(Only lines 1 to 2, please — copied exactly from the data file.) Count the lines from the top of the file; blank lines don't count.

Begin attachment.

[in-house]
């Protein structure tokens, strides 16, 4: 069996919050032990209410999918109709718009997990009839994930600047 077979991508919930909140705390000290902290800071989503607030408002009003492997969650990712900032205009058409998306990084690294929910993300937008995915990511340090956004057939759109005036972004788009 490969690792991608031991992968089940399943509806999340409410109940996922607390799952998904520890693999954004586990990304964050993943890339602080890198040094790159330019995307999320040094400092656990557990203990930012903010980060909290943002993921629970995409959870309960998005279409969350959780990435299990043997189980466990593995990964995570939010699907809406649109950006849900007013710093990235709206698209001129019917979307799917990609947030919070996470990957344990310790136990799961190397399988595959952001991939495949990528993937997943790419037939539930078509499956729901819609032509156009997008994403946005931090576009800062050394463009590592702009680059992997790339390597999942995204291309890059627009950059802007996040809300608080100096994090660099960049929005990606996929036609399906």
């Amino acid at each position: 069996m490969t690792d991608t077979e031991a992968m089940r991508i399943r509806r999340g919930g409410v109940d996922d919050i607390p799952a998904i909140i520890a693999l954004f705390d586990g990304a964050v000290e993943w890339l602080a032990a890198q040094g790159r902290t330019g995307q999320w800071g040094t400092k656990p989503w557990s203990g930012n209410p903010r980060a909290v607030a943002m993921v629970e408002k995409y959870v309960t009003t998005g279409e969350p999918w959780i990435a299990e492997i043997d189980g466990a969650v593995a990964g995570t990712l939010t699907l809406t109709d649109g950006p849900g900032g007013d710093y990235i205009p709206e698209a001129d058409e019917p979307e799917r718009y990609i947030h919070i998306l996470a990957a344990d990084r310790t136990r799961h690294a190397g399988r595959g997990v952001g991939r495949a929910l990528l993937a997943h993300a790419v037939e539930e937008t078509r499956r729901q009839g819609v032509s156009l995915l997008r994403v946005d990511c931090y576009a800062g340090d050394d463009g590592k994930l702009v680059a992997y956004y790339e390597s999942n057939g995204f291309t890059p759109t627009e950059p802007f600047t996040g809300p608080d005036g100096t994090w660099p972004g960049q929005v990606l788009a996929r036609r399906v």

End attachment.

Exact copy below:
[in-house]
């Protein structure tokens, strides 16, 4: 069996919050032990209410999918109709718009997990009839994930600047 077979991508919930909140705390000290902290800071989503607030408002009003492997969650990712900032205009058409998306990084690294929910993300937008995915990511340090956004057939759109005036972004788009 490969690792991608031991992968089940399943509806999340409410109940996922607390799952998904520890693999954004586990990304964050993943890339602080890198040094790159330019995307999320040094400092656990557990203990930012903010980060909290943002993921629970995409959870309960998005279409969350959780990435299990043997189980466990593995990964995570939010699907809406649109950006849900007013710093990235709206698209001129019917979307799917990609947030919070996470990957344990310790136990799961190397399988595959952001991939495949990528993937997943790419037939539930078509499956729901819609032509156009997008994403946005931090576009800062050394463009590592702009680059992997790339390597999942995204291309890059627009950059802007996040809300608080100096994090660099960049929005990606996929036609399906």